Keep in mind that helos are worse than trucks at sustained supply delivery to the middle of the map. They have the same transfer speed drawback that makes big trucks slower than small ones, and their amazing top speeds are partially counteracted by delays when landing and taking off. Additionally,  landing at the front is often risky or impossible due to the inherent fragility of flying units, causing inconvenience as damaged units have to retreat to the backline.

In other words, supply helos are rarely a good idea for long-term resupply. What they excel at, and what you should buy them for, is the fast initial delivery. This also makes the choice between big and small helos easy – small helos are almost always preferrable. Helos are mainly for when we need supplies as fast as possible, so using a big one risks that you won’t have the points to buy it as soon as it is needed. Aside from that consideration, the advantages and disadvantages of size are the same as they were with trucks.


Finally, I’d like to mention supply chaining and why it’s not worth your time. Helos can transfer supply to trucks in the same way that fobs can give to both helos and trucks. Some players advocate a resupply technique using this mechanic, where a helo lands behind the lines, gives supply to trucks, which in turn distribute it to the frontline while the helo goes back for more. While this theoretically sounds smart, in practice very few frontlines require the massive supply amounts that this technique is meant to deliver (notice that the minimum). When you do have such a frontline, using a pure truck fleet to make the rounds is both more efficient and less micro-intensive.

The effects of veterancy

Here’s what the armory tells us about the effects of upvetting a unit:

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-19% stun effect duration: An elite unit suffers far shorter stuns than a rookie one, but neither is more resistant to being stunned in the first place.

+5% chances to see and identify enemy units: This does not increase spotting ranges. As far as I know, what the bonus actually does is make it more likely for a spotted but unidentified enemy unit to be identified (changing label from “…” to “M1a2” for example).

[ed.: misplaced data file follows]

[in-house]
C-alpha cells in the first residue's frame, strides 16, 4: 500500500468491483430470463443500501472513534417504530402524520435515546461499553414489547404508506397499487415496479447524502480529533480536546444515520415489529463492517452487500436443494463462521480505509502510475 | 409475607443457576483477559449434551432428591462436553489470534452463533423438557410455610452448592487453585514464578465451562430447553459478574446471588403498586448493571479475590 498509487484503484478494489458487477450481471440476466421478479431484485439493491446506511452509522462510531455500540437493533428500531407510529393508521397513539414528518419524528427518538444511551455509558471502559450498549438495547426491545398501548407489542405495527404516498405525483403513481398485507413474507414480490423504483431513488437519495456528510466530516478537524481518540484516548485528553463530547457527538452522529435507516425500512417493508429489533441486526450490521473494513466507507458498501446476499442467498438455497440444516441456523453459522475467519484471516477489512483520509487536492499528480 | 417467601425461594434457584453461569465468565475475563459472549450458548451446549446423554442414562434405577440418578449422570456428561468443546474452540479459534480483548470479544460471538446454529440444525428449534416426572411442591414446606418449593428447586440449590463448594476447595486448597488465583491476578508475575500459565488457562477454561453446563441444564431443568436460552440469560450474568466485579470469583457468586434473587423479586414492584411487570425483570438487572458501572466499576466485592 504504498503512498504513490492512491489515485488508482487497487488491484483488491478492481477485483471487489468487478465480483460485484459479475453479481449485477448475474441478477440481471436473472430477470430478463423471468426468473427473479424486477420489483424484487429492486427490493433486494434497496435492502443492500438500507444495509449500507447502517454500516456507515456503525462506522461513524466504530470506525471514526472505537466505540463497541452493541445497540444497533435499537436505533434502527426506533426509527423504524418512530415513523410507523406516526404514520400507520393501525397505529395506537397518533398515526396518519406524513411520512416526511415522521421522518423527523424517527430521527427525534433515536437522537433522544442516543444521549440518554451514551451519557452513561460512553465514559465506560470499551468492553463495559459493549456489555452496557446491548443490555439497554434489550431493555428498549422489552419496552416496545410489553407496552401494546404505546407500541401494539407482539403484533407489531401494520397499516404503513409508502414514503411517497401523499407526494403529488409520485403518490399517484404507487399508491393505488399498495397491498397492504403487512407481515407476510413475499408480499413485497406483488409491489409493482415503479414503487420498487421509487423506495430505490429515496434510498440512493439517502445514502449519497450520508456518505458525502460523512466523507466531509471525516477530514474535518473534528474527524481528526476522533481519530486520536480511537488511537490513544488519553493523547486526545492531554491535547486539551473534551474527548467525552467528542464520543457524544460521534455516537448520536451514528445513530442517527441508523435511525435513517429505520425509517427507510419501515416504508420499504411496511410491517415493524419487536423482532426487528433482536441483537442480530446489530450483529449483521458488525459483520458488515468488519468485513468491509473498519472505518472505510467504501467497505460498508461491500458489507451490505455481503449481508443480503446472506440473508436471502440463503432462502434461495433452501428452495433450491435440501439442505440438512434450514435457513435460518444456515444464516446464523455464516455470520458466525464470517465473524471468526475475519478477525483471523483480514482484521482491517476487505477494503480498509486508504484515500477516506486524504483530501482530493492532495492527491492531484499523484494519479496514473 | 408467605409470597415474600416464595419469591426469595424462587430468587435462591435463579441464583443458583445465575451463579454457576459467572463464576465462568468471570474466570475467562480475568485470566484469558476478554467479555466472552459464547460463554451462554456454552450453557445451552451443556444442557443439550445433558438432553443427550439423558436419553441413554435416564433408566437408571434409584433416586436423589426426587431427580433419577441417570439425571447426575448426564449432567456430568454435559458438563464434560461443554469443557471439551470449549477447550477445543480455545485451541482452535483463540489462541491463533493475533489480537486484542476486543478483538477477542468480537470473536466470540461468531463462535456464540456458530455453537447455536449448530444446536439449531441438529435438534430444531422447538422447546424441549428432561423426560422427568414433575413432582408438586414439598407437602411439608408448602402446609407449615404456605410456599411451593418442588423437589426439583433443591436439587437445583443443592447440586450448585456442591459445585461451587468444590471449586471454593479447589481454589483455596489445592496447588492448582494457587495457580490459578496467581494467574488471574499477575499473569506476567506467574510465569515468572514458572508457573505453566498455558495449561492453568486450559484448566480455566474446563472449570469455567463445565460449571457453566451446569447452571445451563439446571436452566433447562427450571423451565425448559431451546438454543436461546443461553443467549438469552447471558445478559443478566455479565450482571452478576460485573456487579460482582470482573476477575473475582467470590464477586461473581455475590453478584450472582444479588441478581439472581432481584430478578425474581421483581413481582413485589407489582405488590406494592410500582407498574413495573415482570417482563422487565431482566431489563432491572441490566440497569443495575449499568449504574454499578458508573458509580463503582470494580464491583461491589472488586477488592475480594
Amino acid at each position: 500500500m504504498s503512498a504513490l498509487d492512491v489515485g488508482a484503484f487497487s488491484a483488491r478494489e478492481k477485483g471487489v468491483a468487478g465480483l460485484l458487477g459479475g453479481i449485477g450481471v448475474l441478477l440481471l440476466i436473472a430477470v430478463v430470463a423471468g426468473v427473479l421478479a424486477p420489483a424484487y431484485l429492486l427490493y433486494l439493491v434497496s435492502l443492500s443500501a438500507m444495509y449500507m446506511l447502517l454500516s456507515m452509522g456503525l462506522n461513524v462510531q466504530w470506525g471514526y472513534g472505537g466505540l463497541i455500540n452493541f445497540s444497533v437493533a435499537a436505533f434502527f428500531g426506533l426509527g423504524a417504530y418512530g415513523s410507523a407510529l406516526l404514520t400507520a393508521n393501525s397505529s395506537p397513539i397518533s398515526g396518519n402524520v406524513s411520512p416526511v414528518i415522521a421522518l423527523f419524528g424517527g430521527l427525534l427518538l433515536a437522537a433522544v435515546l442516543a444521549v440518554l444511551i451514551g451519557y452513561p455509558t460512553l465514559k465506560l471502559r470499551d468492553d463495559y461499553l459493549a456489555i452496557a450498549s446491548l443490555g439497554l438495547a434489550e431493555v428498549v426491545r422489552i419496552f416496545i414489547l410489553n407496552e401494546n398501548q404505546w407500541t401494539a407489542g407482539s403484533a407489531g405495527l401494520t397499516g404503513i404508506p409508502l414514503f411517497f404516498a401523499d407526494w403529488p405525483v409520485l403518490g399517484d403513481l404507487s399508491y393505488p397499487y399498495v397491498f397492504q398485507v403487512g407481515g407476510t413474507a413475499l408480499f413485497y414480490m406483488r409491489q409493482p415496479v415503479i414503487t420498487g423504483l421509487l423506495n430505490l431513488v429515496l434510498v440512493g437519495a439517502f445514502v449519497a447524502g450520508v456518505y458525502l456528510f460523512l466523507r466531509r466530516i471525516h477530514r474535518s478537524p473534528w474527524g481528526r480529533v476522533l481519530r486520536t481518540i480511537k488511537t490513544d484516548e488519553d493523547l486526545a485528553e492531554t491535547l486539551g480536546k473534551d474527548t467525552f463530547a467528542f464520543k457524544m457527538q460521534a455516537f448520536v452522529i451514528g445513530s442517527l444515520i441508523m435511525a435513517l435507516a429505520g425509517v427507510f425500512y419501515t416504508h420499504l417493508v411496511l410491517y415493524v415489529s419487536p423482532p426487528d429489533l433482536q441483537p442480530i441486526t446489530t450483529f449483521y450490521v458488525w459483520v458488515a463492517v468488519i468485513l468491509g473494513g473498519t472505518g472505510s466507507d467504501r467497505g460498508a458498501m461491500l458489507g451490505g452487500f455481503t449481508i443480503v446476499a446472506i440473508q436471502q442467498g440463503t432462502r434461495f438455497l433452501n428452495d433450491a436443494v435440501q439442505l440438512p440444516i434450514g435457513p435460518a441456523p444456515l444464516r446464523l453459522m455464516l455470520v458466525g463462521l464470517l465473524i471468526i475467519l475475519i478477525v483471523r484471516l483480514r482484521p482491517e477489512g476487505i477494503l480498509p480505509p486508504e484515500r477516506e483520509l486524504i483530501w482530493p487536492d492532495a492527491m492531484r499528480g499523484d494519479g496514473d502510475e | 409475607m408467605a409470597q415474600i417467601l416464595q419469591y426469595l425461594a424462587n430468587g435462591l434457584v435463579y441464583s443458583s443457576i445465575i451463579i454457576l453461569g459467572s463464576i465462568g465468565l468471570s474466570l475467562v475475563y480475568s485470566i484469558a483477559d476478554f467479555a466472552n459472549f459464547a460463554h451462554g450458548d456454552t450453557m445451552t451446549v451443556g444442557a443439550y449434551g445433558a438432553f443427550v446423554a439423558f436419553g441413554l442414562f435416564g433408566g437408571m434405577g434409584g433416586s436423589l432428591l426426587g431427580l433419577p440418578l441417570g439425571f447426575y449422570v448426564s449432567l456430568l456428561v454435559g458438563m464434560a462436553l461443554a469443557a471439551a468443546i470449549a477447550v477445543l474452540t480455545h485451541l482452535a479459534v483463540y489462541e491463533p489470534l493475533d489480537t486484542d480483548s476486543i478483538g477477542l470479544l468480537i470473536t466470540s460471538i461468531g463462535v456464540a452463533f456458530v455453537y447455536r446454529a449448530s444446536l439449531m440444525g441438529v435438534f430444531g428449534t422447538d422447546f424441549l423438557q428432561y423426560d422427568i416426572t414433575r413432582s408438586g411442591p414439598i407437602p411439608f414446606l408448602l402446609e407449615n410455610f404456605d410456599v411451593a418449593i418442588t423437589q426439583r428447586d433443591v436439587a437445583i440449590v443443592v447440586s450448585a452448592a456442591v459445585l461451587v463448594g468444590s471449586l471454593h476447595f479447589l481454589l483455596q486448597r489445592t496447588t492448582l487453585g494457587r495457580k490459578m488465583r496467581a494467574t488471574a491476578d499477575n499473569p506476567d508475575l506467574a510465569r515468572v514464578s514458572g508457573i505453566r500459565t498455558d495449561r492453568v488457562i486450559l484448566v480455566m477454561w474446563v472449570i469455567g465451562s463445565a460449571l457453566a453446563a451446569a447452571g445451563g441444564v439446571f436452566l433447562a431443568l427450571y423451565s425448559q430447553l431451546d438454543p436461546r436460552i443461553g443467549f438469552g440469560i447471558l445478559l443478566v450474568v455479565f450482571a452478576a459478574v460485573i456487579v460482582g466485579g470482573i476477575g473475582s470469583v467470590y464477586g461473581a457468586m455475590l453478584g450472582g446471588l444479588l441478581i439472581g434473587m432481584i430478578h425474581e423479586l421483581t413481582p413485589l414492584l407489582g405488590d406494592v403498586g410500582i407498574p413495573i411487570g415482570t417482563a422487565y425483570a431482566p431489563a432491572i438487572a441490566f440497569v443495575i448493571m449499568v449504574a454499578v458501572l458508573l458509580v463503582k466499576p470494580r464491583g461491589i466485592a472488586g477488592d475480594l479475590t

+150% faster morale recovery: What it says on the tin, elite units go back to calm state faster than rookies.

-10% dispersion on artillery shots: What it says on the tin.

+8% Accuracy: This is the only important bonus of the lot, and to make up for it it is really important. There’s a couple things to know about the accuracy bonus:

  1. The armory fibs a bit about how big the bonus actually is – armory tells us that elites get 32% accuracy, but testing reveals the boost to be closer to 50%. For example, an elite Kurnass with 50% innate laser bomb accuracy has a 73% chance to hit a machbet (medium-size) from max range. I’m not aware of an exact formula for the actual amount of accuracy each veterancy level provides, but the heuristic I use is that it’s a bit higher for each level than the armory says it is and that there’s an especially big jump between veteran and elite.
  2. The bonus is multiplicative with the base accuracy. A 20% accuracy vehicle with say 10% more accuracy from trained won’t have 20%+10% = 30% effective accuracy, it will have 20% * 110% = 22% effective accuracy.
  3. The bonus is additive, or something close to it, with other bonuses or penalties. This is important because it makes it effective at wiping out ECM or panic penalties. For example, consider shooting at a 50% ECM target with 50% elite accuracy bonus and 100% base accuracy. If the bonuses were multiplicative with each other, we’d get 50%*150%*100% = 75% effective accuracy. If they’re additive, we get (150% – 50%)*100% = 100% effective accuracy. Ingame behavior is closer to the latter case, making veterancy really helpful for AA pieces and ASF.

To finish the post, here’s a graph by nandemonai, on the effects of veterancy and ECM on accuracy. Each color has two lines, the top one represents elite veterancy, the bottom is for rookie:

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Forum thread here

HEAT damage formula

Examples for HEAT weapons are infantry RPGs, ATGMs, and cluster. Like KE weapons, HEAT can’t fire on helos, planes or infantry; only HE damage is used against these.

The formula for HEAT damage is on the surface similar to the one for KE. We start with 1 damage done, and gain 0.5 damage for every point of AP over the target armor.

The first divergence from the KE formula is that after 10 points of AP-AV difference, HEAT starts adding 1 damage for any further overmatch. That is to say, while a 10AV tank will take 1 damage from 10 HEAT AP, 1.5 damage from 11 HEAT AP, and 6 damage from 6 HEAT AP, against 21 AP it will take 7 damage (while 21 KE AP would only do 6.5).

This leads to HEAT oneshotting at 14 AP-AV difference, as opposed to KE where you need 18. This is why 16AP is an important infantry RPG threshold – squads with 16AP can easily defend themselves from the common 2AV transports.